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LK4O4 avatar 11:26 PM on 09.12.2010  (server time)
PAX 2010: The Last Hours on the Floor w/ Fluidity and Raskulls

Posted by: Ryan

Instead of doing one huge PAX Cblog, I'm gonna try to write one smaller post every day for maybe an entire week,
if I can. And I didn't take many pictures, so bear with me.

It's an odd state to be in when you've only got less than two hours left to play games on the show floor, because you still want to see things that you haven't gotten around to seeing yet, but you also don't want to wait in line and burn the precious little time you have left. So the last hours on the PAX show floor tends to be filled with games that are "hidden gems" of sorts. Games like Nintendo's Fluidity.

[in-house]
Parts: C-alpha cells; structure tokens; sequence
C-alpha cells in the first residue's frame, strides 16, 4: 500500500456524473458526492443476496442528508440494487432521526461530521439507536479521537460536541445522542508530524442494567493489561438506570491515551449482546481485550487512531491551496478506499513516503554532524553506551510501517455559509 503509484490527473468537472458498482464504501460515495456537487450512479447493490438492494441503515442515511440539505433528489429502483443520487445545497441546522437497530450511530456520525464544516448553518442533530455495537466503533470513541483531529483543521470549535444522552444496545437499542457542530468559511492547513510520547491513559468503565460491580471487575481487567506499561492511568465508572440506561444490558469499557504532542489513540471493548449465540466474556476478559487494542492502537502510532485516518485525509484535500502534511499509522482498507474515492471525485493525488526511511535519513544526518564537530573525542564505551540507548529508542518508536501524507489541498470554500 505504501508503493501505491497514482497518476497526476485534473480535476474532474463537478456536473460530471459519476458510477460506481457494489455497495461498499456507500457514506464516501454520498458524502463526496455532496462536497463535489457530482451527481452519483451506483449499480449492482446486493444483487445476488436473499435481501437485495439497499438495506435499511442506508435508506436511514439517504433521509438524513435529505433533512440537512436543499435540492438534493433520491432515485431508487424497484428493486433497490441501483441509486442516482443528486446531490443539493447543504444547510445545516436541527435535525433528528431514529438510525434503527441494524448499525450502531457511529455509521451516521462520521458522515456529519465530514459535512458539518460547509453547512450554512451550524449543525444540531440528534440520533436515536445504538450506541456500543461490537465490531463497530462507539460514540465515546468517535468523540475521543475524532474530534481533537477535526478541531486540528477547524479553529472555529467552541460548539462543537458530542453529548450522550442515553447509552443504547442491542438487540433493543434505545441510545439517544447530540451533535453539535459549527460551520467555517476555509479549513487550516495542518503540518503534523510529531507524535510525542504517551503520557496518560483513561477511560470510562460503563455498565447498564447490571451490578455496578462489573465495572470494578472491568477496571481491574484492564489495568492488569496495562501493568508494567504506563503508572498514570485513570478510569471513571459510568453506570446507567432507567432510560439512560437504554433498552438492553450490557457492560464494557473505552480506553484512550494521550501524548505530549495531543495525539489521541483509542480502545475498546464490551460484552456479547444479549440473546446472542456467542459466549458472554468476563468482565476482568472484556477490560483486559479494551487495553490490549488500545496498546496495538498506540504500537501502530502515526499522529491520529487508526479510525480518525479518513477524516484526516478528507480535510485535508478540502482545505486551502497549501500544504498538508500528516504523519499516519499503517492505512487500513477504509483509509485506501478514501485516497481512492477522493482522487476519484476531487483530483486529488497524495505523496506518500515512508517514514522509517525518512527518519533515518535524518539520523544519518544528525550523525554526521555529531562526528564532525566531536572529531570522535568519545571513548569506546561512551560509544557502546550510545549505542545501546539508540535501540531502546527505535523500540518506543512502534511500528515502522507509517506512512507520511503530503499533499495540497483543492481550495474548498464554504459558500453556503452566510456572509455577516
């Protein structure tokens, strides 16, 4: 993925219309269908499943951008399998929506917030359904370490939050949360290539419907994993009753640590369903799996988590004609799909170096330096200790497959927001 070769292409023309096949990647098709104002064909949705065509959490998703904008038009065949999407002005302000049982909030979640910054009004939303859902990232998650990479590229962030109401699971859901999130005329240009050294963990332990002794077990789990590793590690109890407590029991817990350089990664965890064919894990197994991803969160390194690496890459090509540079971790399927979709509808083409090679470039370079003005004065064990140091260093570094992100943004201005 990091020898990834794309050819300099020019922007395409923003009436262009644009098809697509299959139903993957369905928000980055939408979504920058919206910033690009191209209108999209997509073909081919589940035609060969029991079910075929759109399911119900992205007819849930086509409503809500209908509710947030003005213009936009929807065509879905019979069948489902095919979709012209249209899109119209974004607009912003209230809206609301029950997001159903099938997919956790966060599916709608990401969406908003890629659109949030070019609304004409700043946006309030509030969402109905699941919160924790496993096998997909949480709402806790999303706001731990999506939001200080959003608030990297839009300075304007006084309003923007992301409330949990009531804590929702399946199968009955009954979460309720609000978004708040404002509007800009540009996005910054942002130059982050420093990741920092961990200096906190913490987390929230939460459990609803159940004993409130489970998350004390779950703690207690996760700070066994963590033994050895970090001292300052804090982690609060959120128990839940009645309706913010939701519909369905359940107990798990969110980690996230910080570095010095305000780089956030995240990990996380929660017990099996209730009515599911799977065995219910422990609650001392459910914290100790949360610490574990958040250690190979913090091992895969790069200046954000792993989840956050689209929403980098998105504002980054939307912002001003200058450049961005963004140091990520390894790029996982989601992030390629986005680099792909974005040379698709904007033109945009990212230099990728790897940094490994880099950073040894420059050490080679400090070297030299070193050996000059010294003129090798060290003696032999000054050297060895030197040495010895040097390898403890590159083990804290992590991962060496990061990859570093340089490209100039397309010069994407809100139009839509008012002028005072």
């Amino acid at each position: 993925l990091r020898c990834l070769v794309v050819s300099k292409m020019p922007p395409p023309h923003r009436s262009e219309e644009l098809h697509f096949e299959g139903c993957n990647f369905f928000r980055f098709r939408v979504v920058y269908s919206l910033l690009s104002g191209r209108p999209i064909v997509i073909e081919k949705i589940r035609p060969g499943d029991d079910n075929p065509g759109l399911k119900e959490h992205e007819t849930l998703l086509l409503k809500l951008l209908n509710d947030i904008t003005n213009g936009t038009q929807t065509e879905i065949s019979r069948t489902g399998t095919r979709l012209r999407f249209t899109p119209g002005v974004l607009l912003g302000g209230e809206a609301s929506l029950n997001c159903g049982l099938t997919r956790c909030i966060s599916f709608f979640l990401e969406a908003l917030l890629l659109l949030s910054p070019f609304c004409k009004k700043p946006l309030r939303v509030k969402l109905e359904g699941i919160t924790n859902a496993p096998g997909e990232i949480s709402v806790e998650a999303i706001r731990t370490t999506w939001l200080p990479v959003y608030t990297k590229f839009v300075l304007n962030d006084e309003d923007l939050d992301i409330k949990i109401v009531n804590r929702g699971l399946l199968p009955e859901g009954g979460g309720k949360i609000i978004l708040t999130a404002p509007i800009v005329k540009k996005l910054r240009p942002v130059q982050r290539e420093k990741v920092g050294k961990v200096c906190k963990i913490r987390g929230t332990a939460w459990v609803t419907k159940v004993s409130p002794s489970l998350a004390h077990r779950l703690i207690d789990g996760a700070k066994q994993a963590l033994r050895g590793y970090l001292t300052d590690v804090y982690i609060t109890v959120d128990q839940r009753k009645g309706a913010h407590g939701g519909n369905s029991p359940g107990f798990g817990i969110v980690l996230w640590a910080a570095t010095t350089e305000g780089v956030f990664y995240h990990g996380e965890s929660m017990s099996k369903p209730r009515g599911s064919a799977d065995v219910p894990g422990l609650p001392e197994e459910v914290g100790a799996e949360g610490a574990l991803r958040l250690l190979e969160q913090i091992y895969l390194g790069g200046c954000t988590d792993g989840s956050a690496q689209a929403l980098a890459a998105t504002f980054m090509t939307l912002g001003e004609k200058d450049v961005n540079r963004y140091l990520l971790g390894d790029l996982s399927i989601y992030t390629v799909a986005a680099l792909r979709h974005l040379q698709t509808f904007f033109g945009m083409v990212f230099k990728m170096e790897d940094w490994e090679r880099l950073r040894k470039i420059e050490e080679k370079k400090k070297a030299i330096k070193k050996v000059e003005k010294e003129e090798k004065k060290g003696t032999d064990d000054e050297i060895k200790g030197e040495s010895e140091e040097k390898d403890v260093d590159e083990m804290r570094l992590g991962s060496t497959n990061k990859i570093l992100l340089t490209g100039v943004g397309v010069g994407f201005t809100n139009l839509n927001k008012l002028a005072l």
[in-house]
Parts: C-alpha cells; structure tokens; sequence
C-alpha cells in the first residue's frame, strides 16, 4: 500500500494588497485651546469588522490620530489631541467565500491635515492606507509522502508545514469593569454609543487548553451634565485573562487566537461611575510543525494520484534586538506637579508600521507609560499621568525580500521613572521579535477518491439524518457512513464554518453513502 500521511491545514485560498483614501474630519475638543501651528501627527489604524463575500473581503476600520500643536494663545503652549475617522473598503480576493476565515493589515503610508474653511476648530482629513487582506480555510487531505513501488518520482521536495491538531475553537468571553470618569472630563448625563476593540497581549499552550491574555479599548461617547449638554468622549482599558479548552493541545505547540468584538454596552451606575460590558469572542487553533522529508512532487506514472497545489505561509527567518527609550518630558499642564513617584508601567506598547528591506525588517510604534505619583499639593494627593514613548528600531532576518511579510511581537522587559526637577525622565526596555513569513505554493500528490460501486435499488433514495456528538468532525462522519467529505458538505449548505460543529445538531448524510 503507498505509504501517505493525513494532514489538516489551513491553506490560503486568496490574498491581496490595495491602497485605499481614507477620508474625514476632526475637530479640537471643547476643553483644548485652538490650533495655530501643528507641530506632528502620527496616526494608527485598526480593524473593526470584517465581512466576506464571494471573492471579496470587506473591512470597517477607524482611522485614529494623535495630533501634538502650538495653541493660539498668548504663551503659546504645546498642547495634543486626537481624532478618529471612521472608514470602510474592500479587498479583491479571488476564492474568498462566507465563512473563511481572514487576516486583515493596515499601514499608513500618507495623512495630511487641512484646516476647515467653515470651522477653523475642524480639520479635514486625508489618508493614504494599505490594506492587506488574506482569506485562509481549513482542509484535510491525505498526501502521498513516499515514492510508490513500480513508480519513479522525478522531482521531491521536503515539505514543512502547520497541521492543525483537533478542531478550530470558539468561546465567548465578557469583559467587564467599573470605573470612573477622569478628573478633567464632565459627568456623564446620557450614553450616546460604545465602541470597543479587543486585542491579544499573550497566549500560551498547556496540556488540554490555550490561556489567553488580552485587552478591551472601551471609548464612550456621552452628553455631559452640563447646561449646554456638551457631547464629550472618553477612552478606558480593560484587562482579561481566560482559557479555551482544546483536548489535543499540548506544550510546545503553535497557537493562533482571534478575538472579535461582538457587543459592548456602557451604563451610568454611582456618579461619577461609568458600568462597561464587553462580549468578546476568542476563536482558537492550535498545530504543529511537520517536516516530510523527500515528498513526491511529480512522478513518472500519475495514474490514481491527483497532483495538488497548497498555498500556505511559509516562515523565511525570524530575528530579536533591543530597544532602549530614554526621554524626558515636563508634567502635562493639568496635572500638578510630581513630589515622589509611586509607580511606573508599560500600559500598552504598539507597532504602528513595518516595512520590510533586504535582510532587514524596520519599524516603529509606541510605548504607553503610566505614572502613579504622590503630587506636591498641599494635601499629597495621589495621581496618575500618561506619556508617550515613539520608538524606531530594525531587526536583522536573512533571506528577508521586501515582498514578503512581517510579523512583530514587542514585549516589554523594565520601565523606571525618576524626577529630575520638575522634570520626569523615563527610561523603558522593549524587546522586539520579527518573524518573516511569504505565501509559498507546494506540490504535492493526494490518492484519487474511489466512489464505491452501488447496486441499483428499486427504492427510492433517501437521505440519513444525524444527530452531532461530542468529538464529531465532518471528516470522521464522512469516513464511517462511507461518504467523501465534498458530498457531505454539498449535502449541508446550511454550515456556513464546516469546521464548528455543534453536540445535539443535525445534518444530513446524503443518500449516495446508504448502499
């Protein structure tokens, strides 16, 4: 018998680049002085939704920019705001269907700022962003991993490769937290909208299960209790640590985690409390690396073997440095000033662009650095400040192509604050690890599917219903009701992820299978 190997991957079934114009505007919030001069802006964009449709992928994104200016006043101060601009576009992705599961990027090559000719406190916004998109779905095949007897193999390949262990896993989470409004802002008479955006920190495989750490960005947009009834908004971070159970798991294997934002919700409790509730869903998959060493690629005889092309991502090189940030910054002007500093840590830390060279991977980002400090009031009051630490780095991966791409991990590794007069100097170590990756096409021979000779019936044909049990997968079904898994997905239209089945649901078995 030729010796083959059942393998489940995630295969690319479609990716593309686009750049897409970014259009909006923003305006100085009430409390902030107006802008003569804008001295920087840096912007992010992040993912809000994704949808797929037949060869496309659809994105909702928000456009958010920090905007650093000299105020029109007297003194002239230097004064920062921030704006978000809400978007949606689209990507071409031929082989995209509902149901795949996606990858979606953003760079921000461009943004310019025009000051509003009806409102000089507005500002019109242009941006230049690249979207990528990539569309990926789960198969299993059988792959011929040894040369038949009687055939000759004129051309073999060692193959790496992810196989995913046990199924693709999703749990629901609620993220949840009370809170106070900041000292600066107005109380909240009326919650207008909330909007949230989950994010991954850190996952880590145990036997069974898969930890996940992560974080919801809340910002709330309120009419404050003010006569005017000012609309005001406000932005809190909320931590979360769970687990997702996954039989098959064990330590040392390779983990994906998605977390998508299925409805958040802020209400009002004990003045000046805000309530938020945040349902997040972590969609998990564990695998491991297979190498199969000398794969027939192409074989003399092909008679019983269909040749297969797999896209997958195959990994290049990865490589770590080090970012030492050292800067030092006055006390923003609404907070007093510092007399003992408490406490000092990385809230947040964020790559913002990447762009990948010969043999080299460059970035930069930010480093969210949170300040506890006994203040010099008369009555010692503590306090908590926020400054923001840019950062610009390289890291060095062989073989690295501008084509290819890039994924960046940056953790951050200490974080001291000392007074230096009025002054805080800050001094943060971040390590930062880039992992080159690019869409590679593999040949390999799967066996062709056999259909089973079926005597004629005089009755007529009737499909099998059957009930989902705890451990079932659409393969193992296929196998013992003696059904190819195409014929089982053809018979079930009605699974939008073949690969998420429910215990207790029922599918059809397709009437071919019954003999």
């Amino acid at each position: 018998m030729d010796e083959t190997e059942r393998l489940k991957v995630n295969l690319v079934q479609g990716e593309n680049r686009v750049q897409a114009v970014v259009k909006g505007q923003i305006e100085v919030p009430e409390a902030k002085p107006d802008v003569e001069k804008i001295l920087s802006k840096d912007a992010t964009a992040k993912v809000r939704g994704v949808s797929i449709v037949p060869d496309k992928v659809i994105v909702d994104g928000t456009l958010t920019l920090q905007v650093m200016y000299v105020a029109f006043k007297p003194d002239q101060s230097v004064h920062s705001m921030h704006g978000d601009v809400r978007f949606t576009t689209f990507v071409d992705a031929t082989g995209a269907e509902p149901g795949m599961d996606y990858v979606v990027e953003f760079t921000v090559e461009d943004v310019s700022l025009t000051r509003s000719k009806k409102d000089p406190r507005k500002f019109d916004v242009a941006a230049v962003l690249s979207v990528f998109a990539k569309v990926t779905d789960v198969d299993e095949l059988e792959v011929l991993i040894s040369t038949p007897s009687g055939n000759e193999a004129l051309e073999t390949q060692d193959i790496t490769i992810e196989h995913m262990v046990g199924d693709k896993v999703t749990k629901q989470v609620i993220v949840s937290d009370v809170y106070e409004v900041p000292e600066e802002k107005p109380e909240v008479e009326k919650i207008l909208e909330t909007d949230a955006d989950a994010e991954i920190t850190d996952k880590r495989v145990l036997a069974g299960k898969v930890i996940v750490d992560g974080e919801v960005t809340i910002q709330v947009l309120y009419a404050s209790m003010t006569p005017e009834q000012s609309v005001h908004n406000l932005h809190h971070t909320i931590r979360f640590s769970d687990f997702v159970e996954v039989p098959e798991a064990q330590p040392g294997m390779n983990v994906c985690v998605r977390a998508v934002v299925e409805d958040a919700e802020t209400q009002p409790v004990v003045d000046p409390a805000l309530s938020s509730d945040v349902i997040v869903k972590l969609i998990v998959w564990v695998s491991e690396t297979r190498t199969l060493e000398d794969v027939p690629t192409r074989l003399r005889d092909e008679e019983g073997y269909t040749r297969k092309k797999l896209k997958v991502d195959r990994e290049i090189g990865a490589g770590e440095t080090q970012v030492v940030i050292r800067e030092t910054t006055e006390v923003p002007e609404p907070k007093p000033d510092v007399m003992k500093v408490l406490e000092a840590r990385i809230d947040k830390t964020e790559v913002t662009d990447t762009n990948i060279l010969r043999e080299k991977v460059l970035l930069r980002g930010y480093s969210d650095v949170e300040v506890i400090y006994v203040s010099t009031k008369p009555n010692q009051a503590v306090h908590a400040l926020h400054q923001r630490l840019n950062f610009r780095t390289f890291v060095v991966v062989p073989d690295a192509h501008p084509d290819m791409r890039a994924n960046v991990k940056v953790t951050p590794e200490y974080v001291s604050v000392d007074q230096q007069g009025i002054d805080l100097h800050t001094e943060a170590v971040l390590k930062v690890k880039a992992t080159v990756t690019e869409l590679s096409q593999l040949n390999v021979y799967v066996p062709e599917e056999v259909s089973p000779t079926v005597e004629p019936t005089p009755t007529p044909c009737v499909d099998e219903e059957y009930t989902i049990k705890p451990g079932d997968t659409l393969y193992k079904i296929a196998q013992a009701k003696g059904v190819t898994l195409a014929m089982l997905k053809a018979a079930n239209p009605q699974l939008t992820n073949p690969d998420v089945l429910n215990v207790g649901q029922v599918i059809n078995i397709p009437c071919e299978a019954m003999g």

Now Nintendo certainly had it's share of long lines with both Kirby's Epic Yarn and Metroid: Other M, but Fluidity only had one kiosk where you could play it, and every time I walked by it, there were never more two people in line waiting to play it. Now from what I can tell, it seems like Nintendo doesn't give a fuck about WiiWare: they don't advertise download games at all (unless you're signed up for Nintendo's email newsletter, and even then, not so much) and instead of allowing developers to put up demos, they released demos for only five games for a limited time. I really like the content of WiiWare and I've been happy with the games I've bought, but Nintendo seriously treats the platform like a zit on prom night. So when Nintendo said that they were going to debut Fluidity at PAX, I figured it was just a half-hearted attempt to throw us a bone.